|Optimizing Free Trial Offers|
|Friday, 15 December 2006|
Topic: Optimizing Free Trial Offers
Can copy and design changes alone significantly lift the performance of free trial offer pages?
We recently released the audio recording of our clinic on this topic. You can listen to a recording of this clinic here:Optimizing Free Trial Offers
Many online services offer a free trial as their primary incentive to attract new subscribers.
Generally, a free trial offer works well.
However, this led us to ask the question, "If free trial offers work well, does their success make us complacent about the effectiveness of the offer pages or pathways we are using right now?"
To put it another way, without changing the offer itself, is it possible to significantly lift the performance of these pages simply by making design and copy improvements?
Many companies have had a great deal of success using free trial offers. This success has caused companies to become complacent in terms of the copy and technical improvements that are possible on these types of pages. Many times companies are happy and comfortable with the gain they get from moving to a free trial offer and do not realize that there is much room for improvement.
In this brief we will be looking at tests we conducted for two separate research partners.
By studying both examples we can gain a broader understanding of which elements on a free trial offer page contribute to increased conversion rates.
:: Case Study 1 – Improving conversion with a long, letter-style offer page
One of our research partners is Investopedia.com, a site devoted to providing information on personal finance and investing.
A primary source of revenue for the company is paid subscriptions to their Investopedia Advisor newsletter.
They had been using the same free trial offer page for some time, with reasonable conversions.
We began by reviewing three separate sources of information in order to start optimizing the message and design:
We then tested the original page against our new, optimized page.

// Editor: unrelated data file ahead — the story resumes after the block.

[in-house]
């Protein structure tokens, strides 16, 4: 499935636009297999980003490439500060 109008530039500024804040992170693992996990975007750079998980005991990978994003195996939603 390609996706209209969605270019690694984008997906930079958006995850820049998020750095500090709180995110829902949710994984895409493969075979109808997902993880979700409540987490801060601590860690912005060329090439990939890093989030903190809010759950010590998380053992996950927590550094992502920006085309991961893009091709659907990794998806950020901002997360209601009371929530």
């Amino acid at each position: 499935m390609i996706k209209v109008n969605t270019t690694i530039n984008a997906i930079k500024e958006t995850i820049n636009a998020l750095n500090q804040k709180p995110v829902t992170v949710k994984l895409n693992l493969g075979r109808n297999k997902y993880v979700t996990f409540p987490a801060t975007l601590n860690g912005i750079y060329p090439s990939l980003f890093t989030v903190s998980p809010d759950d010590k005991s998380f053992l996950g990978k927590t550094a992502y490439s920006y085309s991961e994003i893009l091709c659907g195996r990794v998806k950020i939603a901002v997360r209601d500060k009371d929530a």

Before we look at the data from that test, here are the results of the survey we invited you all to complete before this call.
First, we asked you to identify which page you felt performed the best:
Next, we asked you to estimate by what percentage the winning page outperformed the other:
Now here are the actual results:
What You Need To UNDERSTAND: Simply by improving the design and copy of the page, conversions increased by 89.47%.
This was a variable cluster test, meaning we changed a group of variables in order to maximize results. To identify which new elements had the greatest impact on improving conversion we would have to run some follow-up A/B split tests, or a multivariate test.
Here are what we consider to be the most significant changes we made:
:: Case Study 2 – Improving conversions with a short, benefit-centered offer page.
In the case of the second research partner, who prefers not to be named, we again were tasked with taking an existing offer page and exploring ways to optimize its performance.
As with the Investopedia page, we worked with the existing offer and simply explored ways in which to improve the page by making changes to the layout and copy.
In this case, rather than choosing to write a much longer page, we simply worked with the information from the existing page and wrote and presented it in a different way...but with a little less copy.
Here are the results:
What You Need To UNDERSTAND: The new free trial offer page increased conversions by 178.998%
Again, this was a variable cluster test, so we don’t yet know which changes had the most impact.
However, here is a list of the changes we felt were most important.
:: Guidelines – Guidelines for optimizing your own free trial offer pages.
In both the tests above we achieved significant improvements over the original versions.
By looking at both of the new pages together, it is interesting to note both the similarities and differences between them.
While it is important not to draw too many conclusions from a comparison between just two pages, we feel one can reasonable recommend:
With regard to the length of copy, this is something that will vary from service to service and product to product. You may also want to test different copy lengths and see which version performs the best.
A simple, but sometime hard-to-follow rule of thumb for copy length is this: Your page text should be as long as it takes to deliver all the information a reader needs in order to feel sufficiently informed and comfortable about moving forward. And not one word longer.
RELATED MEC REPORTS:
As part of our research, we have prepared a review of the best Internet resources on this topic.
These sites were rated for usefulness and clarity, but alas, the rating is purely subjective.
* = Decent | ** = Good | *** = Excellent | **** = Indispensable
Editor — Flint McGlaughlin
Writer — Nick Usborne
Contributors — Jimmy Ellis
HTML Designer — Cliff Rainer